phase I trial - The first step in testing a new treatment in humans. These studies test the best way to give a new treatment (for example, by mouth, intravenous infusion, or injection) and the best dose. The dose is usually increased a little at a time in order to find the highest dose that does not cause harmful side effects. Because little is known about the possible risks and benefits of the treatments being tested, phase I trials usually include only a small number of patients who have not been helped by other treatments.

phase I/II trial - A trial to study the safety, dosage levels, and response to a new treatment.

phase II trial - A study to test whether a new treatment has an anticancer effect (for example, whether it shrinks a tumor or improves blood test results) and whether it works against a certain type of cancer.

phase II/III trial - A trial to study response to a new treatment and the effectiveness of the treatment compared with the standard treatment regimen.

phase III trial - A study to compare the results of people taking a new treatment with the results of people taking the standard treatment (for example, which group has better survival rates or fewer side effects). In most cases, studies move into phase III only after a treatment seems to work in phases I and II. Phase III trials may include hundreds of people.

phase IV trial - After a treatment has been approved and is being marketed, it is studied in a phase IV trial to evaluate side effects that were not apparent in the phase III trial. Thousands of people are involved in a phase IV trial.

phenylacetate - A drug being studied in the treatment of cancer.

phenylbutyrate - An anticancer drug that belongs to the family of drugs called differentiating agents.

pheresis - A procedure in which blood is collected, part of the blood such as platelets or white blood cells is taken out, and the rest of the blood is returned to the donor. Also called apheresis.

Philadelphia chromosome - An abnormality of chromosome 22 in which part of chromosome 9 is transferred to it. Bone marrow cells that contain the Philadelphia chromosome are often found in chronic myelogenous leukemia.

phlebitis - Inflammation of a vein.

Pleura - The membrane lining the lungs and chest cavity.

Pleural Effusion - A collection of fluid (or blood) in the pleural space (in one side of the chest cavity around the lung)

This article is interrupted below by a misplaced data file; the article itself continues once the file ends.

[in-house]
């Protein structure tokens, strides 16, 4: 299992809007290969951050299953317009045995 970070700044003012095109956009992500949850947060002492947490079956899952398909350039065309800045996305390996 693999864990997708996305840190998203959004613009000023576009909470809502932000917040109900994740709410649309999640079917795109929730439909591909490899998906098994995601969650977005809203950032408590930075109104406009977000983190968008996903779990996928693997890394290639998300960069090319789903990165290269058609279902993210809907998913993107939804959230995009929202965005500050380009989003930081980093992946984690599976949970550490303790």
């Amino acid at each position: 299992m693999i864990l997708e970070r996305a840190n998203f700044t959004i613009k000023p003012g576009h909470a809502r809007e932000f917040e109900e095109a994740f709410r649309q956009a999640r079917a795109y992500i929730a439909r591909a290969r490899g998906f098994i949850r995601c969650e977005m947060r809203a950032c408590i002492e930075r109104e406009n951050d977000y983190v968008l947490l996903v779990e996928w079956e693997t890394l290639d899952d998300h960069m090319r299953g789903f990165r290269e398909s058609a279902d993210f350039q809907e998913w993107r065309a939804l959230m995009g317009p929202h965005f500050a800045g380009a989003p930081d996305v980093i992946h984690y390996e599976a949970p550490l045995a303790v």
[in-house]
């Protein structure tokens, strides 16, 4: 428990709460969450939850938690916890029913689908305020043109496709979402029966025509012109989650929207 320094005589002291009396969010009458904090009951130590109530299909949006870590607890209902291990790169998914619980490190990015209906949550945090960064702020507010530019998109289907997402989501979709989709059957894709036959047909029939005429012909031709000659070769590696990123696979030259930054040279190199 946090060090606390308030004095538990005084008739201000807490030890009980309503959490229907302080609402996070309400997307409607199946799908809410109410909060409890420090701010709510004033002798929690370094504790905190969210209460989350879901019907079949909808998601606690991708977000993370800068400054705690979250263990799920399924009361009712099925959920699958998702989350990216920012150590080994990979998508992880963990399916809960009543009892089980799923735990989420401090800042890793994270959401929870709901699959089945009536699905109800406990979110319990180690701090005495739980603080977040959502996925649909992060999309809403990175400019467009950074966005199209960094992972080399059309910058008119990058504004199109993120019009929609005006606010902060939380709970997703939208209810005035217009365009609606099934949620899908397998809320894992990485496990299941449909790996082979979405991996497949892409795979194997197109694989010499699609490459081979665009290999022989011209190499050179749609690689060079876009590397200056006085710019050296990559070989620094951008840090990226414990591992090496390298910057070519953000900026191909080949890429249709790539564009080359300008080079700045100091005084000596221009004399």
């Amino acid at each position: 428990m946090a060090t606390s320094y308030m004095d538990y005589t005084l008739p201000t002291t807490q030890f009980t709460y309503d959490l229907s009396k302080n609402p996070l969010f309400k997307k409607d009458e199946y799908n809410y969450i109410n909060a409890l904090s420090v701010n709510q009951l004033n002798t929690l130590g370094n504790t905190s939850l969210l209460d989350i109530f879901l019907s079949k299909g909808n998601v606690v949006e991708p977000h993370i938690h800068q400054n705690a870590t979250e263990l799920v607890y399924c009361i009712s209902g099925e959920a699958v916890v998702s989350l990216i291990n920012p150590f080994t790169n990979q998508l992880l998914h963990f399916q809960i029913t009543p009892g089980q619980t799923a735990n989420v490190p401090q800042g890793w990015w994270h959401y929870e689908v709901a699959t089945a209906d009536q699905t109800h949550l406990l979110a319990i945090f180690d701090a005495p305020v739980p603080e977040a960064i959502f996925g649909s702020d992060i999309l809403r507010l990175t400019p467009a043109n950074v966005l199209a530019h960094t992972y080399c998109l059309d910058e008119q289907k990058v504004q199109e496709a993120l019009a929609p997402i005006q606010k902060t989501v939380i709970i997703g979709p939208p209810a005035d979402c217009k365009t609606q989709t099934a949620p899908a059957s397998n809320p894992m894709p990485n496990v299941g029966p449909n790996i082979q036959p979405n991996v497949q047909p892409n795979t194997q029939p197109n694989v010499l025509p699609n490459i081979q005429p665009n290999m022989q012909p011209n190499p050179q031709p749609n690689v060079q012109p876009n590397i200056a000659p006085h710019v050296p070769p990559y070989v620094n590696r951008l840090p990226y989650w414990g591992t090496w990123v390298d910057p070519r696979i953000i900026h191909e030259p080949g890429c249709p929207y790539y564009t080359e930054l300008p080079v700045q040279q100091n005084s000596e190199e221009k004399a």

Pleurectomy - Excision of the pleura

Plueral effusion - Accumulation of fluid between the lining of the chest and lung cavity.

Pneumoconiosis - Fibrosis and scarring of the lungs as a result of repeated inhalation of dust like silica, asbestos and coal dust.

Pneumonectomy - surgical removal of a lung. It is a kind of aggressive surgery where as much cancer cells are removed by removing the entire affected area.

p-value - A statistics term. A measure of probability that a difference between groups during an experiment happened by chance. For example, a p-value of .01 (p = .01) means there is a 1 in 100 chance the result occurred by chance. The lower the p-value, the more likely it is that the difference between groups was caused by treatment.

Disclaimer
PreventMesothelioma.com is only a website. It is not an organization. The information provided should not be used during any medical emergency or for the diagnosis or treatment of any medical condition. A licensed physician should be consulted for diagnosis and treatment of any and all medical conditions. Patients should consult with a doctor regarding their medical condition and a lawyer regarding any legal questions they have. Administration of the PreventMesothelioma.com makes no representation or warranty regarding the accuracy, reliability, completeness, currentness, or timeliness of the content, text or graphics. Links to other sites are provided only for information.


Home |  Site map |  Contact us

© 2006—2018 Preventmesothelioma.com